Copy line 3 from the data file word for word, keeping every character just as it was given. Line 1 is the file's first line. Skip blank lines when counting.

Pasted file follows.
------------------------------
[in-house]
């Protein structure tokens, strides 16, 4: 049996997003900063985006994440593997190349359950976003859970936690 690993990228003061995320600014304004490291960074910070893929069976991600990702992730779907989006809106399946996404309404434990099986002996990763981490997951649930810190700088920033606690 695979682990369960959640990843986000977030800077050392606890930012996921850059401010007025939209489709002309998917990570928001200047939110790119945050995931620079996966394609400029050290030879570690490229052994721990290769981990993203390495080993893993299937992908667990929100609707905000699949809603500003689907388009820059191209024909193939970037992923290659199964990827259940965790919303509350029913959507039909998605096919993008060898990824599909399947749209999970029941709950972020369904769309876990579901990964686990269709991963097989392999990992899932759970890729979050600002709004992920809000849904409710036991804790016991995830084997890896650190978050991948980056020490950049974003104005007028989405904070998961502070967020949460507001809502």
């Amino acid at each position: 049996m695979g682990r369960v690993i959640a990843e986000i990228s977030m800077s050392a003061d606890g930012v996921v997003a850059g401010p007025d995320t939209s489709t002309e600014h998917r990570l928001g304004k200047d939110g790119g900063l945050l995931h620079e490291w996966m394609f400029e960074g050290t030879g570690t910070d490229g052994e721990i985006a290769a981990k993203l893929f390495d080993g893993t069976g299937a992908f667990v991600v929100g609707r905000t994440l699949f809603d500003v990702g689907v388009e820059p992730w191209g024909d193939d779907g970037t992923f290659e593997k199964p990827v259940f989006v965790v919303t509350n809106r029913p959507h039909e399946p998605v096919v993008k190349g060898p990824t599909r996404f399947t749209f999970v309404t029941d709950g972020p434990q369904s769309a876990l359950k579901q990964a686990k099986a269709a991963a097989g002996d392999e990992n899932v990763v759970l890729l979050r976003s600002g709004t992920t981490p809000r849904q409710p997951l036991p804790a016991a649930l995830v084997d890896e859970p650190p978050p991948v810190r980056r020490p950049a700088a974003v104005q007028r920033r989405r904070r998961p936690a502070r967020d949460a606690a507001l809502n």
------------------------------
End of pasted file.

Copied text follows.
């Amino acid at each position: 049996m695979g682990r369960v690993i959640a990843e986000i990228s977030m800077s050392a003061d606890g930012v996921v997003a850059g401010p007025d995320t939209s489709t002309e600014h998917r990570l928001g304004k200047d939110g790119g900063l945050l995931h620079e490291w996966m394609f400029e960074g050290t030879g570690t910070d490229g052994e721990i985006a290769a981990k993203l893929f390495d080993g893993t069976g299937a992908f667990v991600v929100g609707r905000t994440l699949f809603d500003v990702g689907v388009e820059p992730w191209g024909d193939d779907g970037t992923f290659e593997k199964p990827v259940f989006v965790v919303t509350n809106r029913p959507h039909e399946p998605v096919v993008k190349g060898p990824t599909r996404f399947t749209f999970v309404t029941d709950g972020p434990q369904s769309a876990l359950k579901q990964a686990k099986a269709a991963a097989g002996d392999e990992n899932v990763v759970l890729l979050r976003s600002g709004t992920t981490p809000r849904q409710p997951l036991p804790a016991a649930l995830v084997d890896e859970p650190p978050p991948v810190r980056r020490p950049a700088a974003v104005q007028r920033r989405r904070r998961p936690a502070r967020d949460a606690a507001l809502n």